Tuesday, December 21, 2010
We also have a winner in our logo contest, which you can see at our new FOSS4G Denver 2011 web site. We had over 800 votes in total, thanks to everyone who voted! The logo design was an interesting process. Creating a logo is always tricky because you have as many different opinions as people involved in the process! We used a site called crowdspring, as you will know if you voted – multiple people compete to create your logo, which we found worked very well. And then they also have a voting process you can use if you like, which I found very helpful to choose a winner from the multiple good entries.
And as mentioned in passing above, our web site is now up and running - it will have a lot more content added to it over the coming weeks. But check out the timetable leading up to the conference – some significant items coming up are the call for workshops which will be out in mid January, and the call for papers which will be out at the beginning of February.
Sunday, December 12, 2010
We have simplified the experience of identifying locations on the map. A simple tap on the map replaces the Identify Location tool.This is nice to see, since I'd pointed out in a couple of my recent usability presentations that it took a minimum of six clicks, and more typically 9-10 clicks, to display feature information on ArcGIS for iPad, and suggested that perhaps a single tap on the map would be simpler. My voice has been heard!! Or maybe it was just a coincidence :), but either way a big usability improvement for the product, well done ESRI folks!
Update: hmmm, I just tried it out briefly (rather than just reading the description), and looks as though it still takes 3 clicks to actually see the attributes of a feature, and still has some significant issues distinguishing between features that are close together. So some improvement but not as good as I had hoped.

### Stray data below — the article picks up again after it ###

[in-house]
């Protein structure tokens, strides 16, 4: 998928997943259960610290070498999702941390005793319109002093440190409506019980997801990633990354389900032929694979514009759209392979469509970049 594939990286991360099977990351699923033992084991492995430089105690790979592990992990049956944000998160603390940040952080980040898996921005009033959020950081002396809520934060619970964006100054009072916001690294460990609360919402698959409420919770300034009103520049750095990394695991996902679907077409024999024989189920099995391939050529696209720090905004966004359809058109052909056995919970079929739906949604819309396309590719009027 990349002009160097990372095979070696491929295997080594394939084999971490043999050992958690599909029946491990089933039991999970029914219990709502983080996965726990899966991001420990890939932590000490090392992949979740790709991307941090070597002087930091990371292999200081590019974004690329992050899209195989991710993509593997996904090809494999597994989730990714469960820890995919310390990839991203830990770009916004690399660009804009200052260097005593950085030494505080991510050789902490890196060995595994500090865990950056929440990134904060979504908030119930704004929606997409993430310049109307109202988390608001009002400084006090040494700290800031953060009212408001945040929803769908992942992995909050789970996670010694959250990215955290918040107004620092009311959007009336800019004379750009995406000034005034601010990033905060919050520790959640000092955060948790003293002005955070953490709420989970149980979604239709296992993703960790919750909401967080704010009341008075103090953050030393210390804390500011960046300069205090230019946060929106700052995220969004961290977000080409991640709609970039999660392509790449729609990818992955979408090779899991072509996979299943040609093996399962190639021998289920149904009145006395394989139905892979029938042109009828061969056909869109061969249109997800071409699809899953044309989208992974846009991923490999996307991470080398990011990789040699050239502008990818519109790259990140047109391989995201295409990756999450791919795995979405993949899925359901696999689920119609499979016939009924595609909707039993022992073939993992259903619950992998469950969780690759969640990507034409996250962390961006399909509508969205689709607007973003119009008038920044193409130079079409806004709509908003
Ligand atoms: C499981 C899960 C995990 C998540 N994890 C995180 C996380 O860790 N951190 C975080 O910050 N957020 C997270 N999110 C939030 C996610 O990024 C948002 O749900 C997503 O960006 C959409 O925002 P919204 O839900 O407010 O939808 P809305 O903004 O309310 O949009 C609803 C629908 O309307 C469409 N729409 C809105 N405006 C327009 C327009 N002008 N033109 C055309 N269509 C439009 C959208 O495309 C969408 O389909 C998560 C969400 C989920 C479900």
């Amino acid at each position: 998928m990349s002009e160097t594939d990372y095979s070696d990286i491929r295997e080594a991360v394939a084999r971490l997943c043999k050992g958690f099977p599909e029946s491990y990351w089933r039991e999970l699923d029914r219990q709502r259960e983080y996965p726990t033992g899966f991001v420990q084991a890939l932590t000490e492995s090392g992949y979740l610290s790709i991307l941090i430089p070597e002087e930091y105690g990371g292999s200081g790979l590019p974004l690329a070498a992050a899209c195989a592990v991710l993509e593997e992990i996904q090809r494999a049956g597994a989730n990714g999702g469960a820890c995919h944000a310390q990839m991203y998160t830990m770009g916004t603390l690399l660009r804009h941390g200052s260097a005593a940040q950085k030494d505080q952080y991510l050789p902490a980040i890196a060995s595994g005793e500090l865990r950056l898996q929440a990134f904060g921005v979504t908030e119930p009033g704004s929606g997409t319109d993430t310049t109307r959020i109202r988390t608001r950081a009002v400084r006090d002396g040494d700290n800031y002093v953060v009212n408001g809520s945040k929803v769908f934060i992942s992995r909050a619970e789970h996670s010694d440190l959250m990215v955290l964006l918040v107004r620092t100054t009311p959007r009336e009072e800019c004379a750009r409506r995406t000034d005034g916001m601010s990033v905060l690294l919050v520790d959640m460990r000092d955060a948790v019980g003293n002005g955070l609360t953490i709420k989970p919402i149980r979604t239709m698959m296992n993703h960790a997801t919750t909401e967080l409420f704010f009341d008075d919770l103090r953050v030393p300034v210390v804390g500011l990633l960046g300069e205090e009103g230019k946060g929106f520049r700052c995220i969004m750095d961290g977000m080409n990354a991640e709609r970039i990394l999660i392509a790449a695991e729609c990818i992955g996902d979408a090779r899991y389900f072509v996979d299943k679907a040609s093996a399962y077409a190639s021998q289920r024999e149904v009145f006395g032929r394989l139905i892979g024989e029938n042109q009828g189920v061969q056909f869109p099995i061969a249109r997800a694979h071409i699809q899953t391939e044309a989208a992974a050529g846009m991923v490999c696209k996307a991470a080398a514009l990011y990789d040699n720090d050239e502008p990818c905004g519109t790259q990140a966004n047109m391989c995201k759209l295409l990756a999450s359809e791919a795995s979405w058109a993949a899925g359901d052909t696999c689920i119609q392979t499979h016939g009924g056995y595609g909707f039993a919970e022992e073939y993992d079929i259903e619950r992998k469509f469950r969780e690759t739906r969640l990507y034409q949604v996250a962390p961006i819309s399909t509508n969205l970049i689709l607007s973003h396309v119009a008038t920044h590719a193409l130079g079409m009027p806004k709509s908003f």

Wednesday, December 8, 2010
Wednesday, December 1, 2010
Sunday, November 28, 2010
All the conference sessions will be within the hotel itself, and a large new bar connected to the hotel lobby is nearing completion, which will have 130 different beers on tap (I will try to do my conference chair's duty and sample all of them once it opens, later in December!). So that should all be conducive to great socializing and networking. Right across the street there's an excellent assortment of reasonably priced "fast but fresh" food places, so loads of convenient food options very close by, though of course the conference will be well catered! Plus there are literally hundreds of bars and restaurants within walking distance - the location gets an outstanding score of 95 for walkability at walkscore:
Wednesday, November 24, 2010
Thursday, October 21, 2010
The one coming up is WhereCamp5280 on November 19th. Eric Wolf, Ben Tuttle and I ran the inaugural one last year which was a great success, see James Fee's review. I hear a rumor that James will be back this year, so I guess he must have liked it! Eric and I have both been a bit swamped on other things recently, so Steve Coast has kindly taken up the organizing reins this year, thanks to Steve for that! Last year we were kindly hosted for free by Denver University (DU), this year we will be at University of Colorado Denver on their Auraria Campus, which has the advantage of being within easy walking distance of downtown. And this year we've decided to do one day rather than two. But two things that haven't changed since last year is that the event is FREE, and we'll be holding the social event on Friday evening at my loft, I expect there will be plenty of geo-beer from the Wynkoop Brewing Company downstairs and that may fuel some geo-karaoke later on. All this is thanks to our kind sponsors, who at the time of writing include Enspiria Solutions, ESRI, Google, MapQuest and Waze.
I'm expecting a great group of interesting attendees and presentations again this year, so highly encourage you to come along. And remember it's an unconference, so we are looking for as many people as possible to participate - prepare a short presentation or come prepared to lead a discussion on a topic that interests you!